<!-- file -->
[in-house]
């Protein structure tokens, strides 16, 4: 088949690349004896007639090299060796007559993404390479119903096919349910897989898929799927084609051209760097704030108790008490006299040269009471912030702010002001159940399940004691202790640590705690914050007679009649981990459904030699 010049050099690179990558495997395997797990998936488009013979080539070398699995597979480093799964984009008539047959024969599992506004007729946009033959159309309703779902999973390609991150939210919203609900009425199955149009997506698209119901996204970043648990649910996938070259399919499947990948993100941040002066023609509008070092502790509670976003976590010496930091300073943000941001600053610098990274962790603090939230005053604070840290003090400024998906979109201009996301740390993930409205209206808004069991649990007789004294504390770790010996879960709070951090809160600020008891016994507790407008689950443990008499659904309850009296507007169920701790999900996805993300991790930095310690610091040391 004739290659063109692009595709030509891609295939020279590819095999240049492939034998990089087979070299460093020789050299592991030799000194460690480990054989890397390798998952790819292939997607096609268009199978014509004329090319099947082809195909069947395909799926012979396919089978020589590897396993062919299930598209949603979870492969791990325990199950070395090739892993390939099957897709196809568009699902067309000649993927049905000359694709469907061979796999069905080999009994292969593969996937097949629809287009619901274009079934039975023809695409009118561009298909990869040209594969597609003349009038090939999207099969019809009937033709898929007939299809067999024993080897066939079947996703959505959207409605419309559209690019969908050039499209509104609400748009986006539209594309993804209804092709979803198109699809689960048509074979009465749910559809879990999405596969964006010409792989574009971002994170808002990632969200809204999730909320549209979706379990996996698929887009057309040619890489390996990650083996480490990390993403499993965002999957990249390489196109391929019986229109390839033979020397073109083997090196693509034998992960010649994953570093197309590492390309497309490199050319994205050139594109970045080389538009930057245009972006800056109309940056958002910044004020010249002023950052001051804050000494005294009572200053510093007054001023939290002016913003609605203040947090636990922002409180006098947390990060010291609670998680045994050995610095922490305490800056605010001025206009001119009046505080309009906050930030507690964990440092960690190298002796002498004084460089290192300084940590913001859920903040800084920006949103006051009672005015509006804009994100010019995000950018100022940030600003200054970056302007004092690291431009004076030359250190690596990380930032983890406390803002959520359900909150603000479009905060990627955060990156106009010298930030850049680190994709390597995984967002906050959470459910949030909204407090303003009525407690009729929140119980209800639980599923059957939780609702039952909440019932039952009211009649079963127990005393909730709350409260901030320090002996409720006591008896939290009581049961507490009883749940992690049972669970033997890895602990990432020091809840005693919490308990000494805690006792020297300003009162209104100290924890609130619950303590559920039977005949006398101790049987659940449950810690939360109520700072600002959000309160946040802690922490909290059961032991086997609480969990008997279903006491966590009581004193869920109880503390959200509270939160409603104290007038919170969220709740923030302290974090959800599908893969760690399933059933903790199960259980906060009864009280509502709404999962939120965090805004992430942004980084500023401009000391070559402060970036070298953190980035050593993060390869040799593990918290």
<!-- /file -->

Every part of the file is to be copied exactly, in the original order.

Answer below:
[in-house]
């Protein structure tokens, strides 16, 4: 088949690349004896007639090299060796007559993404390479119903096919349910897989898929799927084609051209760097704030108790008490006299040269009471912030702010002001159940399940004691202790640590705690914050007679009649981990459904030699 010049050099690179990558495997395997797990998936488009013979080539070398699995597979480093799964984009008539047959024969599992506004007729946009033959159309309703779902999973390609991150939210919203609900009425199955149009997506698209119901996204970043648990649910996938070259399919499947990948993100941040002066023609509008070092502790509670976003976590010496930091300073943000941001600053610098990274962790603090939230005053604070840290003090400024998906979109201009996301740390993930409205209206808004069991649990007789004294504390770790010996879960709070951090809160600020008891016994507790407008689950443990008499659904309850009296507007169920701790999900996805993300991790930095310690610091040391 004739290659063109692009595709030509891609295939020279590819095999240049492939034998990089087979070299460093020789050299592991030799000194460690480990054989890397390798998952790819292939997607096609268009199978014509004329090319099947082809195909069947395909799926012979396919089978020589590897396993062919299930598209949603979870492969791990325990199950070395090739892993390939099957897709196809568009699902067309000649993927049905000359694709469907061979796999069905080999009994292969593969996937097949629809287009619901274009079934039975023809695409009118561009298909990869040209594969597609003349009038090939999207099969019809009937033709898929007939299809067999024993080897066939079947996703959505959207409605419309559209690019969908050039499209509104609400748009986006539209594309993804209804092709979803198109699809689960048509074979009465749910559809879990999405596969964006010409792989574009971002994170808002990632969200809204999730909320549209979706379990996996698929887009057309040619890489390996990650083996480490990390993403499993965002999957990249390489196109391929019986229109390839033979020397073109083997090196693509034998992960010649994953570093197309590492390309497309490199050319994205050139594109970045080389538009930057245009972006800056109309940056958002910044004020010249002023950052001051804050000494005294009572200053510093007054001023939290002016913003609605203040947090636990922002409180006098947390990060010291609670998680045994050995610095922490305490800056605010001025206009001119009046505080309009906050930030507690964990440092960690190298002796002498004084460089290192300084940590913001859920903040800084920006949103006051009672005015509006804009994100010019995000950018100022940030600003200054970056302007004092690291431009004076030359250190690596990380930032983890406390803002959520359900909150603000479009905060990627955060990156106009010298930030850049680190994709390597995984967002906050959470459910949030909204407090303003009525407690009729929140119980209800639980599923059957939780609702039952909440019932039952009211009649079963127990005393909730709350409260901030320090002996409720006591008896939290009581049961507490009883749940992690049972669970033997890895602990990432020091809840005693919490308990000494805690006792020297300003009162209104100290924890609130619950303590559920039977005949006398101790049987659940449950810690939360109520700072600002959000309160946040802690922490909290059961032991086997609480969990008997279903006491966590009581004193869920109880503390959200509270939160409603104290007038919170969220709740923030302290974090959800599908893969760690399933059933903790199960259980906060009864009280509502709404999962939120965090805004992430942004980084500023401009000391070559402060970036070298953190980035050593993060390869040799593990918290």